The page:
Wanna know what’s doing well during the pandemic? Guitar sales.

With much of the global economy has been decimated by the pandemic, there are certain segments that are doing very, very well. Video game makers. Manufacturers of disinfectants. Grocery stores. Zoom. Home gym equipment. And, believe it or not, guitars.

Three years ago, the Washington Post had a very depressing on the “slow death of the electric guitar,” point to a years-long decline in sales and that the biggest purchasers were getting older and fewer in number.

Not so fast. Fender is reporting a record sales year. In fact, 2020 will be “the biggest year of sales volume in Fender history, record days of double-digit growth, e-commerce sales and beginner gear sales.” (New York Times) Fender is selling everything they can make.

Why? Once the factories got up and running after an initial shutdown, people in lockdown started looking for things to do. Many turned to making music. And much of that music is being made on guitar.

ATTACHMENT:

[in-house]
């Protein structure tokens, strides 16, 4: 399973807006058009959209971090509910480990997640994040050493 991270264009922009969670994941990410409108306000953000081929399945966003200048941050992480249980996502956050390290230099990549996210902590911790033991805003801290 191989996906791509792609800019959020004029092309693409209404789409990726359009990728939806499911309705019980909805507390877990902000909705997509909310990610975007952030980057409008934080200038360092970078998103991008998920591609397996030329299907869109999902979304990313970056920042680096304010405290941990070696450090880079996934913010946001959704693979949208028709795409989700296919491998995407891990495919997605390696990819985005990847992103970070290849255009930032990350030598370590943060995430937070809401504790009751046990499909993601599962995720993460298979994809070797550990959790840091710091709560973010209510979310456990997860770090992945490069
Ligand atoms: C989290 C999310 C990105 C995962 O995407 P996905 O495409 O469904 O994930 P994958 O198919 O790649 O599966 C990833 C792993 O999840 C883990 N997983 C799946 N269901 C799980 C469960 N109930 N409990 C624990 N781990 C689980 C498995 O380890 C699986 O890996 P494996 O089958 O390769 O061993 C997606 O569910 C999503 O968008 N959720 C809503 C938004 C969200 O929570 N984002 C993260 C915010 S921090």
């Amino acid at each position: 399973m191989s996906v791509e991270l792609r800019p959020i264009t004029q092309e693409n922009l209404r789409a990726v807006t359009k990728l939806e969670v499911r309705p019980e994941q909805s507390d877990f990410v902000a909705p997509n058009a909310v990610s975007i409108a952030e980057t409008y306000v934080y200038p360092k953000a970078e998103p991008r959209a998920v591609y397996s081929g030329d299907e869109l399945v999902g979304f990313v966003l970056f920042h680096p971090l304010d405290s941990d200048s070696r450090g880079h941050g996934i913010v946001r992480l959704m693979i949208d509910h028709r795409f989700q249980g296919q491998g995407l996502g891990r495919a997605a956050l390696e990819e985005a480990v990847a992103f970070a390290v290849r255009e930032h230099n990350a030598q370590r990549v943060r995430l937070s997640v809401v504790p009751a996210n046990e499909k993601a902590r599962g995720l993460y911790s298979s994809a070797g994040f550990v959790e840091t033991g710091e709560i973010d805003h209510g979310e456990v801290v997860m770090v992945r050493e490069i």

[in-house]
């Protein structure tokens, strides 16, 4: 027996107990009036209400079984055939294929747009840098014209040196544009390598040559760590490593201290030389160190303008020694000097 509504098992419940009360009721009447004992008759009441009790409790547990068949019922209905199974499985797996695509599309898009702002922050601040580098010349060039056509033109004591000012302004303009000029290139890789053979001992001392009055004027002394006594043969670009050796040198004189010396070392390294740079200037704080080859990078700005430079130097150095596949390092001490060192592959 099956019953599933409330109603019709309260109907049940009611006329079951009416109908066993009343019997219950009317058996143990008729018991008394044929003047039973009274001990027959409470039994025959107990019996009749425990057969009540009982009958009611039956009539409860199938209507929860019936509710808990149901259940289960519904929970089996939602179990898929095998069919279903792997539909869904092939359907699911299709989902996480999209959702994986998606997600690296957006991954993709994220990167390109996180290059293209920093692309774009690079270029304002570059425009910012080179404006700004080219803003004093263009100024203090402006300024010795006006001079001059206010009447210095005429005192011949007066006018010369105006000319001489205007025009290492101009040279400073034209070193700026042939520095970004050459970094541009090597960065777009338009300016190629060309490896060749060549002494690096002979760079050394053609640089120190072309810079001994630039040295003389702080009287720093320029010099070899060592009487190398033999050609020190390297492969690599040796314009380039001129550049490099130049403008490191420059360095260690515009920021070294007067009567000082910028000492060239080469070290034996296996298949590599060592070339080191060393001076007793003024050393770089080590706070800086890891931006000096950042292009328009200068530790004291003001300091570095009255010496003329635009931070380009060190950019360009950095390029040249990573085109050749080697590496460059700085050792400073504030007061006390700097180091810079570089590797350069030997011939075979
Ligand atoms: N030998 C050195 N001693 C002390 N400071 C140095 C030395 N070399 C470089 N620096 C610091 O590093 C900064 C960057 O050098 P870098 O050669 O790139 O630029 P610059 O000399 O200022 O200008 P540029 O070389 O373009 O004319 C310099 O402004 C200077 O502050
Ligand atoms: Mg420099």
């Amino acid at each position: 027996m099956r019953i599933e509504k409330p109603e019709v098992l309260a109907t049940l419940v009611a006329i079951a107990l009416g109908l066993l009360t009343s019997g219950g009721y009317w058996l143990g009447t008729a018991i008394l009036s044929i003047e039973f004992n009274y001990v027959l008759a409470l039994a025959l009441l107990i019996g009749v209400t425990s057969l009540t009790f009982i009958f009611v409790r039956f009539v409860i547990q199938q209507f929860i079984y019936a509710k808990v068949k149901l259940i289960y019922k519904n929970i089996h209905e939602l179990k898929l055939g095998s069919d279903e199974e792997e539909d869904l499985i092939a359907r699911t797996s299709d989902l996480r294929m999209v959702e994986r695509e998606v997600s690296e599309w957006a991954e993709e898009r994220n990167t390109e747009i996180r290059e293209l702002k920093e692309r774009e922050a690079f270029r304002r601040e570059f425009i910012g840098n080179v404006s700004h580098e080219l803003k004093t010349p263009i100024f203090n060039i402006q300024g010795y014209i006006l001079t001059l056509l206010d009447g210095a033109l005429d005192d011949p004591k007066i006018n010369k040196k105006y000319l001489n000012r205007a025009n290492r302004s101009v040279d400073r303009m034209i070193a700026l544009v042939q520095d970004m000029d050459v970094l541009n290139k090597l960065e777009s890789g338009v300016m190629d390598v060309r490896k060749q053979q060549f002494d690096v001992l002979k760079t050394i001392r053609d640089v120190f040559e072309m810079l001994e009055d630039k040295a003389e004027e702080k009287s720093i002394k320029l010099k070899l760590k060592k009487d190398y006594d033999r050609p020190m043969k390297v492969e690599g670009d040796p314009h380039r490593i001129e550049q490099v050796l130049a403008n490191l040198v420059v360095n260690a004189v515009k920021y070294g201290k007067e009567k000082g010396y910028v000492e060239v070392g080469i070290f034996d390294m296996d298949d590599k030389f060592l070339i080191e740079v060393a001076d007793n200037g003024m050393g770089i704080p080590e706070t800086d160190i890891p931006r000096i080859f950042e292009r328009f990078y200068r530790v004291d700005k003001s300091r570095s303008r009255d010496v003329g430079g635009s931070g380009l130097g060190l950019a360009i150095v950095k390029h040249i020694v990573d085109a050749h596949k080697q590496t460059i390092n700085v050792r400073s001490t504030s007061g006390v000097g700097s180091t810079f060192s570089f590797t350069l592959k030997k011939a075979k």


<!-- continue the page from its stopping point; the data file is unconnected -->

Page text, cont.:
Online instruction sites like Fender’s Fender Play attracted almost a million users, up from just 150,000 last year. Some 20 percent are under 24 and 70 percent are under 45. Female players increased from 30 percent to 45.

And it’s not just Fender. Martin, Taylor, and Gibson are also reporting healthy sales, describing the situation as a “guitar boom.”

One more thing: These stats only reflect the sales of new guitars. There’s no way of telling how many millions of people have picked up used six-strings during COVID-19.

Question: Will this renewed interest in guitars lead to a boom in new rock music? We’ll see.

Alan Cross

is an internationally known broadcaster, interviewer, writer, consultant, blogger and speaker. In his 30+ years in the music business, Alan has interviewed the biggest names in rock, from David Bowie and U2 to Pearl Jam and the Foo Fighters. He’s also known as a musicologist and documentarian through programs like The Ongoing History of New Music.

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